Another benefit of actually mastering Latin is that students often do not need much instruction in English grammar (if any). The reason is simple: Latin teaches the English constructs, and more. While it might seem at first that taking the time to learn Latin well is a burden, this study time is counteracted by the fact the students grasp grammar to such a degree that English grammar exercises are either unnecessary or easily and
quickly understood. Also, one other aspect of classical learning that is often overlooked is that of the translating, back and forth, of Latin to English. It’s important to get a curriculum which does this consistently and thoroughly, in order to get the mind’s muscles practicing the back and forth “conversions” that must occur in order to truly learn and write a language.
My hope is that more and more people who seek a classical education will discover the benefits of taking a legitimate Latin course as part of their fully classical experience. Latin in the Christian Curriculum is such a program. Ever since my own five children were lucky enough to have been taught with this curriculum, I have wanted to be involved in promulgating it. It is already used in prestigious brick-and-mortar schools, such as Valley Christian in Silicon Valley, a school I am personally familiar with, since I grew up in that area. I support this curriculum because it is authentically classical, in all of the ways I have delineated above, while also teaching students in a step-by-step manner, using the mastery approach. You can find a review of the program by the homeschool curriculum maven, Cathy Duffy at this link: https://cathyduffyreviews.com/homeschool-reviews-core-curricula/foreign-language/latin/latin-in-the-christian-trivium.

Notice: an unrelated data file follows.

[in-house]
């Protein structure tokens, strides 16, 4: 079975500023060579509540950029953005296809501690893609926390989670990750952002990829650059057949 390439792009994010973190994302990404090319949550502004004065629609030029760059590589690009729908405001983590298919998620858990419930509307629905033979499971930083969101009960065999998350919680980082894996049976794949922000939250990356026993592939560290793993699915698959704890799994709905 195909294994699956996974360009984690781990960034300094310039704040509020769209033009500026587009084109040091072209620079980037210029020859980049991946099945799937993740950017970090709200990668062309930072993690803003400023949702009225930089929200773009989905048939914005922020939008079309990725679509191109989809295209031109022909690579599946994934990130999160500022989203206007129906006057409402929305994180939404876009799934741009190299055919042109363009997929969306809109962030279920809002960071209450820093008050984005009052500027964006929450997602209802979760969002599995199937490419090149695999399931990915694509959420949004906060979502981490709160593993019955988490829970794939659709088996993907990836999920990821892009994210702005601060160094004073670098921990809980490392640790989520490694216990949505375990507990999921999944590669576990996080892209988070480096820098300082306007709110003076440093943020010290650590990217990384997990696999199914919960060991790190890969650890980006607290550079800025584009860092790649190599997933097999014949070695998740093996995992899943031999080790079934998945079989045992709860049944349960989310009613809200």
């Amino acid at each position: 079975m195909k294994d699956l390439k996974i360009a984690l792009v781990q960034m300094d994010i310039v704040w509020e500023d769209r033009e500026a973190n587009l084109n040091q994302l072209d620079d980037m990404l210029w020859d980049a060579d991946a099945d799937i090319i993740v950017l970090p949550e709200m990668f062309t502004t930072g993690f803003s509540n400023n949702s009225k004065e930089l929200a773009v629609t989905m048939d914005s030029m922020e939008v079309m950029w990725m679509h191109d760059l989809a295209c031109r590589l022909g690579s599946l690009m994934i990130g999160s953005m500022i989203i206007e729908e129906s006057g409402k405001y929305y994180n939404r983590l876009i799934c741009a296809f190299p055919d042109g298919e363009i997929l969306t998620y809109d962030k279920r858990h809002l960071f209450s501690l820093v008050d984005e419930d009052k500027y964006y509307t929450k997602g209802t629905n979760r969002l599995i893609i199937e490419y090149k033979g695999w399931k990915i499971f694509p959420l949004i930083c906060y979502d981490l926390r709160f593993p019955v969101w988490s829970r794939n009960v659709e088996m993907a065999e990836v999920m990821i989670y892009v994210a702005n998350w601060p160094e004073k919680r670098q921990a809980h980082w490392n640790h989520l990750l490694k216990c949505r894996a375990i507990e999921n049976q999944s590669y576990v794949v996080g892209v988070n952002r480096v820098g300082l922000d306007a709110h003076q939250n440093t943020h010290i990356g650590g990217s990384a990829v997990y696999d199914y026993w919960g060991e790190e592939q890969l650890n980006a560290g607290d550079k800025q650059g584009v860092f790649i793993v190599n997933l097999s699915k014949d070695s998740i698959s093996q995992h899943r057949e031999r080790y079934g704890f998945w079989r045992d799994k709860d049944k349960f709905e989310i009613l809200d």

Discussing the pedagogy of learning Latin is just one aspect of what it means to have a classical education, but it’s a pretty important component. Most of us are products of an educational system which has not taught us classically, but we are seeking ways in which we can expand our understanding of what it means to have a legitimate classical education, and to make sure we make it possible for our own children to do so. If you are interested in having your student take Latin, I hope you will investigate either the program I support, or some other program which is comprehensive in scope.
As I began my own live online school, many thoughts came to mind. My involvement in the resurgence of classical education over recent decades has taught me much, both about education and about human nature. And over the past eight years, I was privileged to have been an instructor in two popular online schools, and what a rich education that has been!